Uniform Packaging and Labeling Regulation (UPLR)
The Uniform Packaging and Labeling Regulation (UPLR), which applies in 45 out of 50 states, requires labels on consumer packages to include information on the quantity and the nature of a product. These labels must include the following:
- What the product is
- The importer or manufacturer’s name and business address
- The amount of the product in the package in weight, mass, or numerical count
What are the U.S. labeling requirements for imported goods?
Forms of marking
Marking on products should preferably be a part of the item itself using branding, stamping, printing, or other similar methods. Other forms are accepted as long as they are legible and visibly placed on the product; marking that can be deliberately removed, destroyed, or altered cannot be used.
If a tag is to be used, it should be attached in a visible place and in a way that guarantees it will remain in place until it reaches the ultimate purchaser. While adhesive labels can be used, they are not recommended because they can easily become loose and subject the importer to the cost of remaking the product.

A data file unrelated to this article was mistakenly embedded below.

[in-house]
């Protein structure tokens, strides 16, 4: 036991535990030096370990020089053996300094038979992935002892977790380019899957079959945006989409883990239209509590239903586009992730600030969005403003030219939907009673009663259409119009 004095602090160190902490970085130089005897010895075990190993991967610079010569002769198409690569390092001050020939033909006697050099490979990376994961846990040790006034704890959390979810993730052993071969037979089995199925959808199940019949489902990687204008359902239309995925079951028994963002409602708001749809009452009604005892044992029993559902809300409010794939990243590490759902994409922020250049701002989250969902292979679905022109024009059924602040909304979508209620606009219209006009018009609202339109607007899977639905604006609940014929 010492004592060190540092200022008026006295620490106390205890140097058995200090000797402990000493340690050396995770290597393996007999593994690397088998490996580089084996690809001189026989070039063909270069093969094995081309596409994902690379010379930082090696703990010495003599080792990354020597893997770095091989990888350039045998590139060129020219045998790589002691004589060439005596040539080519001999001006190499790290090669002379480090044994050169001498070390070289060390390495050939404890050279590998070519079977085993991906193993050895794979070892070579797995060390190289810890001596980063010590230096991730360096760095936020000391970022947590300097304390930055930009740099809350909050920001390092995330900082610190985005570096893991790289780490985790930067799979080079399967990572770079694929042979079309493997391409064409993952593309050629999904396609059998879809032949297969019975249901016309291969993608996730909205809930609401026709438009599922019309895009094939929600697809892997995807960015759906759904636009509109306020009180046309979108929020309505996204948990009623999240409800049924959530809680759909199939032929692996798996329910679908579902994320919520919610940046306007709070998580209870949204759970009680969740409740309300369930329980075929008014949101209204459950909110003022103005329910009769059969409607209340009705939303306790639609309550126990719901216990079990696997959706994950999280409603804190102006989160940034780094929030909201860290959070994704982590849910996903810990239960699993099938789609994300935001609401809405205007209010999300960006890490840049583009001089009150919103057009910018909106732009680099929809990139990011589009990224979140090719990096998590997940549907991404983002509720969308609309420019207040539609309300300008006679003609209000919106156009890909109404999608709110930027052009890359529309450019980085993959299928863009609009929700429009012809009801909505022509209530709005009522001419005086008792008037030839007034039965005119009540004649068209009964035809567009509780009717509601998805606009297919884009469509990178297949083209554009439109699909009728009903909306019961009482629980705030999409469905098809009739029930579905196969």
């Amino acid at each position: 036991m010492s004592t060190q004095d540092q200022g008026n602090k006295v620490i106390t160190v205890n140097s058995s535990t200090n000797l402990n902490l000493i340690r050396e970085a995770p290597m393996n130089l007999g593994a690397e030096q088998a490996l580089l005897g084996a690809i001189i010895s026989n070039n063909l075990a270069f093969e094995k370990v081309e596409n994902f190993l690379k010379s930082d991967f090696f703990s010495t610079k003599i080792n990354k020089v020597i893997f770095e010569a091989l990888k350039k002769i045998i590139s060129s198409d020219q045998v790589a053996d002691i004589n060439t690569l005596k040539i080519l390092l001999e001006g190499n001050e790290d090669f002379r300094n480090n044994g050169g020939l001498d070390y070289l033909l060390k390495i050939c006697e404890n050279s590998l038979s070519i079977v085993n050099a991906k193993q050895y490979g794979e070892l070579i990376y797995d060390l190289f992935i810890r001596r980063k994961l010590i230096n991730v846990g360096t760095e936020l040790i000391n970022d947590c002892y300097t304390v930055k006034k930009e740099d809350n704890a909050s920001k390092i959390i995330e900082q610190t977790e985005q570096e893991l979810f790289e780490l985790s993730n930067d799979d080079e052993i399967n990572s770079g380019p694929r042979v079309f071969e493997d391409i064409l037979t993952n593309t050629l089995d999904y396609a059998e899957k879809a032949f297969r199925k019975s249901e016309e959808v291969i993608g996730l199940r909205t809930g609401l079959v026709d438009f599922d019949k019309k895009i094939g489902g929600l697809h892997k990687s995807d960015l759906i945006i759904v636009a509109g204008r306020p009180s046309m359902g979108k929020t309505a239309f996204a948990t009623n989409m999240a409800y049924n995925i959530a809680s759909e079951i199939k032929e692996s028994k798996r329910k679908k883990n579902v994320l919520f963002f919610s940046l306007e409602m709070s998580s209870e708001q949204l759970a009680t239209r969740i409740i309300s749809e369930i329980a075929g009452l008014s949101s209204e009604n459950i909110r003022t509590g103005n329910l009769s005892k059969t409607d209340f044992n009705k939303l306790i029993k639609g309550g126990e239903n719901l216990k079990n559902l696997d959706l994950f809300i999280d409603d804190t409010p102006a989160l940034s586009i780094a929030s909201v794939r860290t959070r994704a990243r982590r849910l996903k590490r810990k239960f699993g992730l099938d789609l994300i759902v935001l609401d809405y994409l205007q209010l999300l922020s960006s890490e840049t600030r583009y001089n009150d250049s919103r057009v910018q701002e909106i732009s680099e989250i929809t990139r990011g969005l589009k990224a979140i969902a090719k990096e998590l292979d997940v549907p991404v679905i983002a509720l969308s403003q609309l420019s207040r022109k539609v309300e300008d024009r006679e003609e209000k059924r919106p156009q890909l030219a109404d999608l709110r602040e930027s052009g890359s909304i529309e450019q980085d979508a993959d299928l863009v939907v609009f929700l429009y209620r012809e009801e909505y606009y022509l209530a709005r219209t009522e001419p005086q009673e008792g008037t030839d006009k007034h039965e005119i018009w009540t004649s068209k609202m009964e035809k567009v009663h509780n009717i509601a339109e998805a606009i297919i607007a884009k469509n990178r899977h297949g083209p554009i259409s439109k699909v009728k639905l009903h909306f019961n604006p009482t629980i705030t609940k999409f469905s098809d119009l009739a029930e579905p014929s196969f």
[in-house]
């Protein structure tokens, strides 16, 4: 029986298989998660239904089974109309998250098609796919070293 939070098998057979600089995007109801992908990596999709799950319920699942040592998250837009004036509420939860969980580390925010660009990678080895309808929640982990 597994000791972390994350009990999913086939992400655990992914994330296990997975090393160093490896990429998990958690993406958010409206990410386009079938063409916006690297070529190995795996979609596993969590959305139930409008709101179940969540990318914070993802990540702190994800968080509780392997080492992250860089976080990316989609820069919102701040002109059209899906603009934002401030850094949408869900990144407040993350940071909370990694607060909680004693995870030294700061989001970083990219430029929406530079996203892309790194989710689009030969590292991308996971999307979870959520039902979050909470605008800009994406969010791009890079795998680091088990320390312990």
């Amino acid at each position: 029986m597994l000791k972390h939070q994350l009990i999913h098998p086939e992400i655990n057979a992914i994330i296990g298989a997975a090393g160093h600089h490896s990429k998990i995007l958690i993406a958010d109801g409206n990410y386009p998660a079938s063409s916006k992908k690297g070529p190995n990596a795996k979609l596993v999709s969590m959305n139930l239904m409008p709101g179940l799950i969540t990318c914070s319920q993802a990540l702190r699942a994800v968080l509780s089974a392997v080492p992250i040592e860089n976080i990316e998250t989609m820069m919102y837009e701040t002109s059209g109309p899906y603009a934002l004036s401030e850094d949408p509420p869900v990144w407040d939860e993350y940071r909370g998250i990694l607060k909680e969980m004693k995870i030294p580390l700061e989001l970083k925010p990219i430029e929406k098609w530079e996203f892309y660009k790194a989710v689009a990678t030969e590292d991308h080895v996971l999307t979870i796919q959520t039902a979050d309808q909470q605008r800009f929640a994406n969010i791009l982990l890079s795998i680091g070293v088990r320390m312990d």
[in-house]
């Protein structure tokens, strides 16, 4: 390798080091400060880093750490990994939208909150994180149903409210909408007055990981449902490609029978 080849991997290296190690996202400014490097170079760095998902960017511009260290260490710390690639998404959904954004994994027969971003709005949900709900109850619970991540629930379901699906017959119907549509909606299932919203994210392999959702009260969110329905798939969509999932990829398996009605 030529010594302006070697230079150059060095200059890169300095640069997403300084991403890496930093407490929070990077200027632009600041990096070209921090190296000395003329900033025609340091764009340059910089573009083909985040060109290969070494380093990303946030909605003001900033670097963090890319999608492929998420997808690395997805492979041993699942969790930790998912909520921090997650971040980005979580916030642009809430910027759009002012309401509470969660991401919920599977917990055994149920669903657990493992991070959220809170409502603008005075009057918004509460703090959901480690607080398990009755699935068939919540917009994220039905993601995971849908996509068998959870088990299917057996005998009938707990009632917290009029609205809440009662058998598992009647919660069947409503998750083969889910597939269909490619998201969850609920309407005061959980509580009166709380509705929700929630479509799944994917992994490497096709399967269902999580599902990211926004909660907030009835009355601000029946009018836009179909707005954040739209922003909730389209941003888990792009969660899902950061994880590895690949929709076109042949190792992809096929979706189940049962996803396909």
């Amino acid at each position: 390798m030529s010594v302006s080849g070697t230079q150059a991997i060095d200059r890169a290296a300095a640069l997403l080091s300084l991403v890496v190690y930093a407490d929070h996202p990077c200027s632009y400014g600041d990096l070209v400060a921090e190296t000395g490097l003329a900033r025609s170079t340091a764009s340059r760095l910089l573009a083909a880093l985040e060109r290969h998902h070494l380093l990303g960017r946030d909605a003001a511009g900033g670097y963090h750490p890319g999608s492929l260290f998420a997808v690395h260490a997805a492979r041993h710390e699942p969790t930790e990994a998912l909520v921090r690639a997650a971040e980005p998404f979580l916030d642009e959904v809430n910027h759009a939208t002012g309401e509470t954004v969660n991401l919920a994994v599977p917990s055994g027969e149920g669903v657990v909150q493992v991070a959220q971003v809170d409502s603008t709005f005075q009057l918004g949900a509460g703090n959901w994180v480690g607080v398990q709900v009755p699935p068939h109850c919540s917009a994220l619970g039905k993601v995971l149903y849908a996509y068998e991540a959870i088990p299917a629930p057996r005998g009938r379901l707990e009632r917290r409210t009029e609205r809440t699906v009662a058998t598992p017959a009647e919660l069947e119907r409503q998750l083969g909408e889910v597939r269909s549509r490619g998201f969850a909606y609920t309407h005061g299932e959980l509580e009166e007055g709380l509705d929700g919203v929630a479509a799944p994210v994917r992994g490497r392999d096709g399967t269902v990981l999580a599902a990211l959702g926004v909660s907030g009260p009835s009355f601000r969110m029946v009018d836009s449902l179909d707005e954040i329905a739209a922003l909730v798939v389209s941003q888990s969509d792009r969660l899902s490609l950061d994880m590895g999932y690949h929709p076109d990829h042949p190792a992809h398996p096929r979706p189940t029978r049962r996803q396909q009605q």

If a product is imported in a container and will reach the ultimate purchaser in that state, the container does not have to be marked with its country of origin. If the container is not sold at retail or has another use after being emptied, such as a vase or candy bowl, it must be marked with its own country of origin.
Due to their nature, some products are exempt from the country of origin requirements. However, the packaging or container must indicate the country of origin. Exempt items include, but are not limited to:
- Products that cannot be marked, such as fruit
- Products that are too small to be directly marked on
- Products that are not intended for sale
- Products that were manufactured over 20 years before importation
- Some coffee and tea products
Any item that requires marking will be subject to additional duties if it is not labeled with the country of origin in English. Individuals who intentionally remove, destroy, alter, or cover markings to hide the country of origin may be subject to prosecution. Products may even be exported or destroyed by CBP during entry.